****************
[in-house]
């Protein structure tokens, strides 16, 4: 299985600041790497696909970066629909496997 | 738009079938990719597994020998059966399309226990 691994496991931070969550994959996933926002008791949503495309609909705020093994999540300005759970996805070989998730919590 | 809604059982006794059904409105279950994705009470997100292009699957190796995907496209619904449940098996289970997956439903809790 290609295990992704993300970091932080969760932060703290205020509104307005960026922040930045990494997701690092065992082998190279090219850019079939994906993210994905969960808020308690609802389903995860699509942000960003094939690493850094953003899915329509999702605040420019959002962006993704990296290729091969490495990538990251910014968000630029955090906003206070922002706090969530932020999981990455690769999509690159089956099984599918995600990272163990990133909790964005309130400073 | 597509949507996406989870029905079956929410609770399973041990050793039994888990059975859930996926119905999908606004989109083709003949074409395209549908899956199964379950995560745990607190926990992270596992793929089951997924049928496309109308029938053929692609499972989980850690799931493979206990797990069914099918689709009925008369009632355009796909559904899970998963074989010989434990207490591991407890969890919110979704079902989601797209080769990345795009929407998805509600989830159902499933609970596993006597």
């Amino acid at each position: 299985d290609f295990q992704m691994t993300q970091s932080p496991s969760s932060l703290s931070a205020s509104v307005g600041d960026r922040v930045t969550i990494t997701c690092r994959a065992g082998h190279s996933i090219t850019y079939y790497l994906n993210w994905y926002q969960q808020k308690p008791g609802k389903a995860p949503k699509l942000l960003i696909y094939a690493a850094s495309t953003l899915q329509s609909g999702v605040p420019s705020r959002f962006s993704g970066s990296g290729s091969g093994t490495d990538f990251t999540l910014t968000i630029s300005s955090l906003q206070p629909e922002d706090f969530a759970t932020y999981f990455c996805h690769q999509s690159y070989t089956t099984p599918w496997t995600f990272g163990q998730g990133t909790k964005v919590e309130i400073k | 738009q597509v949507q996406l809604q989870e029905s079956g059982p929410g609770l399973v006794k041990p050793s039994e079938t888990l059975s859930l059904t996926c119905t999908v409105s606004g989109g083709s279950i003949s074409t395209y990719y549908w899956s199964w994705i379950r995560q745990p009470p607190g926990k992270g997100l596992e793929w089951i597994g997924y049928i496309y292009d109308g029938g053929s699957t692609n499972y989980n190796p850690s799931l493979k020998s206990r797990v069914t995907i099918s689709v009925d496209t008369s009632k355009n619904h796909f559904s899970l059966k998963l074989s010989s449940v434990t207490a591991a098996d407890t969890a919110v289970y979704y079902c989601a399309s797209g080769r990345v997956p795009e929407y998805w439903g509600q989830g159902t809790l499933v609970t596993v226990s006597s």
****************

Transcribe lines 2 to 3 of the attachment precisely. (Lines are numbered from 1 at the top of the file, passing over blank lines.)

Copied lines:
């Protein structure tokens, strides 16, 4: 299985600041790497696909970066629909496997 | 738009079938990719597994020998059966399309226990 691994496991931070969550994959996933926002008791949503495309609909705020093994999540300005759970996805070989998730919590 | 809604059982006794059904409105279950994705009470997100292009699957190796995907496209619904449940098996289970997956439903809790 290609295990992704993300970091932080969760932060703290205020509104307005960026922040930045990494997701690092065992082998190279090219850019079939994906993210994905969960808020308690609802389903995860699509942000960003094939690493850094953003899915329509999702605040420019959002962006993704990296290729091969490495990538990251910014968000630029955090906003206070922002706090969530932020999981990455690769999509690159089956099984599918995600990272163990990133909790964005309130400073 | 597509949507996406989870029905079956929410609770399973041990050793039994888990059975859930996926119905999908606004989109083709003949074409395209549908899956199964379950995560745990607190926990992270596992793929089951997924049928496309109308029938053929692609499972989980850690799931493979206990797990069914099918689709009925008369009632355009796909559904899970998963074989010989434990207490591991407890969890919110979704079902989601797209080769990345795009929407998805509600989830159902499933609970596993006597």
């Amino acid at each position: 299985d290609f295990q992704m691994t993300q970091s932080p496991s969760s932060l703290s931070a205020s509104v307005g600041d960026r922040v930045t969550i990494t997701c690092r994959a065992g082998h190279s996933i090219t850019y079939y790497l994906n993210w994905y926002q969960q808020k308690p008791g609802k389903a995860p949503k699509l942000l960003i696909y094939a690493a850094s495309t953003l899915q329509s609909g999702v605040p420019s705020r959002f962006s993704g970066s990296g290729s091969g093994t490495d990538f990251t999540l910014t968000i630029s300005s955090l906003q206070p629909e922002d706090f969530a759970t932020y999981f990455c996805h690769q999509s690159y070989t089956t099984p599918w496997t995600f990272g163990q998730g990133t909790k964005v919590e309130i400073k | 738009q597509v949507q996406l809604q989870e029905s079956g059982p929410g609770l399973v006794k041990p050793s039994e079938t888990l059975s859930l059904t996926c119905t999908v409105s606004g989109g083709s279950i003949s074409t395209y990719y549908w899956s199964w994705i379950r995560q745990p009470p607190g926990k992270g997100l596992e793929w089951i597994g997924y049928i496309y292009d109308g029938g053929s699957t692609n499972y989980n190796p850690s799931l493979k020998s206990r797990v069914t995907i099918s689709v009925d496209t008369s009632k355009n619904h796909f559904s899970l059966k998963l074989s010989s449940v434990t207490a591991a098996d407890t969890a919110v289970y979704y079902c989601a399309s797209g080769r990345v997956p795009e929407y998805w439903g509600q989830g159902t809790l499933v609970t596993v226990s006597s």